There are some plot holes, of course. We never see how the Doctor does actually save the universe, for a start. And as for the Doctor's plan to flush out the Master's TARDIS underwater, what was he on? This is balanced, though, by an excellent script, with gems such as the Master's "I think we've been spared a very difficult conversation" and the Doctor's riposte to the Master's "Woolly thinking": "Yes, but very comforting when worn next to the skin." And really, who cares about the plot details? The plot's an interesting hook, but it's character and atmosphere that matter here.

Acting ranges from stellar (Tom) to appalling (guess who). Anthony Ainley, if a little too fond of the Evil Maniac Giggle, does a reasonable job as the Master, and the Monitor's a very effective character. Nyssa is dignified and sincere, Adric is slightly less annoying than usual even if he does frequently look as if he's just been stunned with a large haddock, and Tegan is dreadful. It's a mark of just how superb an achievement Logopolis is that it manages to survive a twin Adric/Tegan onslaught and still come out on top.

It's just brilliant. Gravitas, atmosphere by the bucketload and a Doctor with as much depth as we've ever seen - it takes quite a story to be a fitting exit for our favourite Doctor, but Logopolis measures up to the challenge. Don't make us watch it again, though. We don't think the world's tissue supplies can stand the strain.

MORAL: If you've gotta go out, go out on a high note.



Now, Tegan is without doubt a horrible character, but we've got to admit she's got the odds stacked against her here. Surely nobody could possibly be as stupid as she and Aunt Vanessa are over that spare tyre. First of all, they seemed completely baffled by the whole concept of changing the thing. Then Tegan tries to take the tyre off without using a jack. Can we spell duh? She then finds the spare's flat, but amazingly still continues to try and change it. They start pumping air into the spare - what did they think that was going to do when it had a hole in it? Gah.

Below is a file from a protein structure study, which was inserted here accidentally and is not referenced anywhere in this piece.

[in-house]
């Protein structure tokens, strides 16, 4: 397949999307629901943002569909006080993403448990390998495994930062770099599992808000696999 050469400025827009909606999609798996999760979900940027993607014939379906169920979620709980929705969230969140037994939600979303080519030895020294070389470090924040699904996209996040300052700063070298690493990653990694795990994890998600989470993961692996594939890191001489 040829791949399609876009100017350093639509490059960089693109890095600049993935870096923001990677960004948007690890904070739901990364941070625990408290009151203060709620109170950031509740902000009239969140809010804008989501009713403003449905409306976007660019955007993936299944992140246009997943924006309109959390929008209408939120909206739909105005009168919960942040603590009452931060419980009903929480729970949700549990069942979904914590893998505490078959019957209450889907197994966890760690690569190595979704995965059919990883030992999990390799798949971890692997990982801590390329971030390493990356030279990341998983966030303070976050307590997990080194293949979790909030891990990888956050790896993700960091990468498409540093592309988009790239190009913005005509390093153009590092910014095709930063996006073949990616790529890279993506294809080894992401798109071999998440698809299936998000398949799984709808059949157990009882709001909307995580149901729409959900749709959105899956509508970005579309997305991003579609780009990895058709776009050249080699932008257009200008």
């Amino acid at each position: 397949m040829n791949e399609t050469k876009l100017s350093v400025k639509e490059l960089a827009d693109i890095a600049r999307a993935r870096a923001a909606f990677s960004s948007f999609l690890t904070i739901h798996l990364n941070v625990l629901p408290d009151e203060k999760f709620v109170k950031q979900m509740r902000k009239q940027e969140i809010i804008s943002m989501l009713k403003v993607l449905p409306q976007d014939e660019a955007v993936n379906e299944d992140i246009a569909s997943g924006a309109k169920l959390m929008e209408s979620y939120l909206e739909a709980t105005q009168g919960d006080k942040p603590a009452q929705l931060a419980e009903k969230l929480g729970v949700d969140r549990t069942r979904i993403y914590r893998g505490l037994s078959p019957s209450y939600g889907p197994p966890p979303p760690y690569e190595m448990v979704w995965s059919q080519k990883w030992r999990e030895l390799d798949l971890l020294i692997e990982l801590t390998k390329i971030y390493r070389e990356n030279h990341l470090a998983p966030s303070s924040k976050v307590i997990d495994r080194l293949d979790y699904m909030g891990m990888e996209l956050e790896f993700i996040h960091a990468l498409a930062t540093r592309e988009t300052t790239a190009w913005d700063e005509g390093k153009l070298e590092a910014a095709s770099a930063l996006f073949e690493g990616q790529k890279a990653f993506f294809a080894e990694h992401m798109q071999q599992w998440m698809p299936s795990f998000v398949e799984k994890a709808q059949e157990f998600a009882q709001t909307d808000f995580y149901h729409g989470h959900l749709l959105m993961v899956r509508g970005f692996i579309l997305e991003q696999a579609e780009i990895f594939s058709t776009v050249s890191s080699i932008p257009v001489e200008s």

There are so many fantastic Doctor moments in here that it seems wrong to pick out just a few, but we can't help mentioning Tom's brilliant delivery of the line "Standing on their heads is an expression", the glance he flicks at the TARDIS when the policeman asks him "Is this your vehicle?", his expression when he first sees the Watcher, and the touching moment when as he speaks to the Watcher on the bridge he bows his head in acceptance of the inevitable.


"My neem- my name's Tegan Jovanka..."


Why do the police get so upset about a couple of dolls?


After the Monitor says "There's very little that can go wrong", Matthew Waterhouse treads on his next line, starting to say "but he..."


The Monitor says: "We must not use it for to for to run our program..."


You'd think Adric could get right reading out a few letters and numbers, couldn't you? And besides, if the Monitor knows the sequence by heart, why doesn't he just look at the printout himself?


In the scenes where the Doctor's inside the shrunken TARDIS, poor old Tom's got a nasty cold.


Nyssa says the bracelet's too small for her, yet the Master put it on her wrist and it's now halfway up her forearm.


Isn't it a satisfying sight watching Nyssa strangling Adric? Clearly the Doctor thinks so, too, since he makes no move to intervene either then or later when she has another go.


In the middle of his speech suggesting what he and the Doctor can do to stop the universe disintegrating, the Master jerks his head in the direction of the Monitor to indicate to Tegan she should look over at him.

Buy this Dr Who DVD: UK Buy Doctor Who DVD at Amazon.co.uk  US Buy Doctor Who DVD at Amazon.com

Buy this Dr Who DVD: US Buy Doctor Who video at Amazon.com

Download Doctor Who episodes at Amazon.com